A lot or a little?
The parents' guide to what's in this TV show.
What parents need to know
Parents need to know that Angry Angel is a holiday movie with feel-good messages but also grown-up behavior like casual sex, excessive drinking, and some strong language. The story begins with an earthbound angel struggling to tally up good deeds and make it to heaven and getting more resentful about her situation by the day. Happily, she does learn her lesson and has a change of heart and a better outlook by the end, but it takes a while, and she hurts those closest to her along the way. There's some partial nudity in a bedroom scene that depicts casual sex. A character also drinks copiously to handle stress. Serious issues like death and grief are central to this story's plot, making it best suited to teens and adults.
What's the story?
ANGRY ANGEL stars Brenda Song as Allison Pyke, a new angel stuck on Earth until she does enough good deeds to earn her way to heaven. Much to the chagrin of her celestial mentor, Jason Biggs (Biggs himself), her monumentally bad attitude interferes with her ability to help others, so as the years go by and her fellow angels come and go, Pyke's points pendulum never swings far in her favor. As if that's not challenge enough, fate brings her face to face with her widower husband, Patrick (Ricky Mabe), who's still mourning her death and struggling to move on, and Pyke can't resist the chance to connect with him again, even if it does break the rules. And then there's the sticky matter of Barker (Andy Favreau), her beneficial friend who wants more from their relationship than Pyke can give.
Is it any good?
The sometimes terrible emotional behavior of its main character serves an important purpose in this story of reflection and reconciliation, but it does make for a movie that's not exactly bursting with holiday cheer. It takes about five minutes to fall out of love with Pyke -- but in love with Song's mastery of the cantankerous character -- and to wonder why those around her don't throw in the towel. She's rude to friends, unremorseful about taking advantage of Barker's affection, and chronically bad-tempered about her state of affairs. Of course, all that means that her change of heart for the better is even more striking when it happens.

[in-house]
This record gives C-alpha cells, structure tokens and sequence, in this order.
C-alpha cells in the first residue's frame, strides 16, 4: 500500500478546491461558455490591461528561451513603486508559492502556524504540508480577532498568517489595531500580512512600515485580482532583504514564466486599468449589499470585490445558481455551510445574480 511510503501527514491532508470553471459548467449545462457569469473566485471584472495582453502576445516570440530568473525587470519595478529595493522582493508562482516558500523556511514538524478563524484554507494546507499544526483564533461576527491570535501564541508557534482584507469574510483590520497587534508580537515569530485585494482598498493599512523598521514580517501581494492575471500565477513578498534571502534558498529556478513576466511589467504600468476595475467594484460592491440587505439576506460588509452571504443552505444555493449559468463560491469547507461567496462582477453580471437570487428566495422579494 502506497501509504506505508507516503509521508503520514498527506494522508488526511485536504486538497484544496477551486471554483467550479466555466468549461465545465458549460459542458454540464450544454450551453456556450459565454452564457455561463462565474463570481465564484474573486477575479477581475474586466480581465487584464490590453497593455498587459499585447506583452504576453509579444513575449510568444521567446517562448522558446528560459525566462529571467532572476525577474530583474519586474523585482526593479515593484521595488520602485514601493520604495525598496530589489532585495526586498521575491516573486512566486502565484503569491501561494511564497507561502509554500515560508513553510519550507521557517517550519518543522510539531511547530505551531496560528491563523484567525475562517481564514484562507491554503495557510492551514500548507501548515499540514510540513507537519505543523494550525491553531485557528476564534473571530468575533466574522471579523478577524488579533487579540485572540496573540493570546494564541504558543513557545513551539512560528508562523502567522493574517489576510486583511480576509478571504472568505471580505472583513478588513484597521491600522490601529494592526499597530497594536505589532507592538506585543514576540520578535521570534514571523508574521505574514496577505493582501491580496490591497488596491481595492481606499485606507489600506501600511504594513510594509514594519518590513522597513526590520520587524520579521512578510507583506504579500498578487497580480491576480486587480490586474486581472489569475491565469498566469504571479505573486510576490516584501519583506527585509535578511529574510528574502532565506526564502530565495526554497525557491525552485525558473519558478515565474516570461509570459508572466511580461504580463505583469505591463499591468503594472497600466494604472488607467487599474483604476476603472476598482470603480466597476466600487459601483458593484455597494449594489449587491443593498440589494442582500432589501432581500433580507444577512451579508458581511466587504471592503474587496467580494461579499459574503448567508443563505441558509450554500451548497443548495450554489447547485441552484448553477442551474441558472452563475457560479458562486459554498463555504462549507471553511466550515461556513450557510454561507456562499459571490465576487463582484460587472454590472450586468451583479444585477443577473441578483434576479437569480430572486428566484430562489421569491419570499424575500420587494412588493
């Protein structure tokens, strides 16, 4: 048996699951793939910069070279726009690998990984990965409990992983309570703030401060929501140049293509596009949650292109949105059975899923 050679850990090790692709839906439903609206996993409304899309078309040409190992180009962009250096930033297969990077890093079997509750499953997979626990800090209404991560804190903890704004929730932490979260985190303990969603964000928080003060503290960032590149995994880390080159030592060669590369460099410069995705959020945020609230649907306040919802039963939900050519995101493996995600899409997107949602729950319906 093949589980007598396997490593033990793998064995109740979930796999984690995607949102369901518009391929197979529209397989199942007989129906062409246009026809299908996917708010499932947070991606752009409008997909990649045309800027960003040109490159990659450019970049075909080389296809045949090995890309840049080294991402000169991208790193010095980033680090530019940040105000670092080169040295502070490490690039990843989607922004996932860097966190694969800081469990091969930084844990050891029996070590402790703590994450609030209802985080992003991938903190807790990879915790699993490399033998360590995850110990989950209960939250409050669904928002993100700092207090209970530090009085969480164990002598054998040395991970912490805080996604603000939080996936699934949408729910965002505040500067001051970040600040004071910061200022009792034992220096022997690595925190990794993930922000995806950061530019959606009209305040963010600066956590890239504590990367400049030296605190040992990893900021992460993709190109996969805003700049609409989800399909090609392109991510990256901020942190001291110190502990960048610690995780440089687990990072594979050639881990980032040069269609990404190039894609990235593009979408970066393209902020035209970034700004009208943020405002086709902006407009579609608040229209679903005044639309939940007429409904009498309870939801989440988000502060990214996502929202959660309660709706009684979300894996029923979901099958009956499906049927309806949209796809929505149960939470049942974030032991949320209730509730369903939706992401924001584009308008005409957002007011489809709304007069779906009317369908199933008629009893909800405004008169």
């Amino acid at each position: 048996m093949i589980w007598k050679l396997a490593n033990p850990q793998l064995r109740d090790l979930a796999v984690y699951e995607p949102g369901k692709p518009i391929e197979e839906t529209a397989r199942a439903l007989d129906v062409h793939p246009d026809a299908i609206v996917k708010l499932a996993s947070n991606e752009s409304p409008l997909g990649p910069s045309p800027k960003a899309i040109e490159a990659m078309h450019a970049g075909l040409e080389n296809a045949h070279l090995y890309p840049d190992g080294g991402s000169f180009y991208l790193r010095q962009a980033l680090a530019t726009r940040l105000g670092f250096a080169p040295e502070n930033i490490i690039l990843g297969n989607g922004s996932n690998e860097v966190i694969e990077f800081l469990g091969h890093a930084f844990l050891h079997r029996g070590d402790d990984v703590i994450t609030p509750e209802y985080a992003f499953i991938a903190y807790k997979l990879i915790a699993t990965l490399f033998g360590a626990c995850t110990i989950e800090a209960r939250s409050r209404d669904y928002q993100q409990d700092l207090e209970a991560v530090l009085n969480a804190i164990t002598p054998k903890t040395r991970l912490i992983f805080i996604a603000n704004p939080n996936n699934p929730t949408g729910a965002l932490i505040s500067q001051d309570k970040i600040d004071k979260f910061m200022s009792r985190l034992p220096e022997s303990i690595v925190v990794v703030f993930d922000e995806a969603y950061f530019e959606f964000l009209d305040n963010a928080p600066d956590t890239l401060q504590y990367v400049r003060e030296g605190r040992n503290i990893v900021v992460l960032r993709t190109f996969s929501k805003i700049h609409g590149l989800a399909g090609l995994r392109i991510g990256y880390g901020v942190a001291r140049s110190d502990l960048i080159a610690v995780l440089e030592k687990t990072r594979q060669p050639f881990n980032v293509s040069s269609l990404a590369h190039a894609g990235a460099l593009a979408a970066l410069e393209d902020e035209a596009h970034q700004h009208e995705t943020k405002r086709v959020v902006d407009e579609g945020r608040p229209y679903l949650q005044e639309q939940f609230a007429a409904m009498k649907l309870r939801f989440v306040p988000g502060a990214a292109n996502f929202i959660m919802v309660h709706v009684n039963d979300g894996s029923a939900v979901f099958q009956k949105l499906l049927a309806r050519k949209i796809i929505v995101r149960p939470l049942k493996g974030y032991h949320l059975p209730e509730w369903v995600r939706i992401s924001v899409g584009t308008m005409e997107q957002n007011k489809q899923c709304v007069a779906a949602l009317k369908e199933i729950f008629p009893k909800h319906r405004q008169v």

Angry Angel deals in some mature content like strong language, excessive and inconsequential drinking, and a bedroom scene that, in Pyke's case, glorifies the state of her no-strings-attached relationship with Barker and has some partial nudity. It also deals with realistic emotions surrounding the loss of a loved one and the challenges that come with trying to move on, which are similarly grown-up themes but have some positive insight for teens who might watch. The resulting message is clear: Show kindness, be considerate, and help others every chance you get. Unfortunately for families, this story requires a lot of naughty to finally get around to the eventual nice.
Talk to your kids about ...
Families can talk about whether or not Pyke is a good role model in Angry Angel. Can someone be flawed and still have merit as a role model? Does it matter more where the person starts or where he/she ends up? In what ways does she show a new sense of compassion after her change of heart?
Was the language and drinking in this movie appropriate for its intended audience? What, if anything, does this kind of content add to a story like this one?
How does this movie deal with the realities of death and grief? Did any of this content resonate with you? Have you experienced a loss like the characters'? How do you get through difficult times in life?
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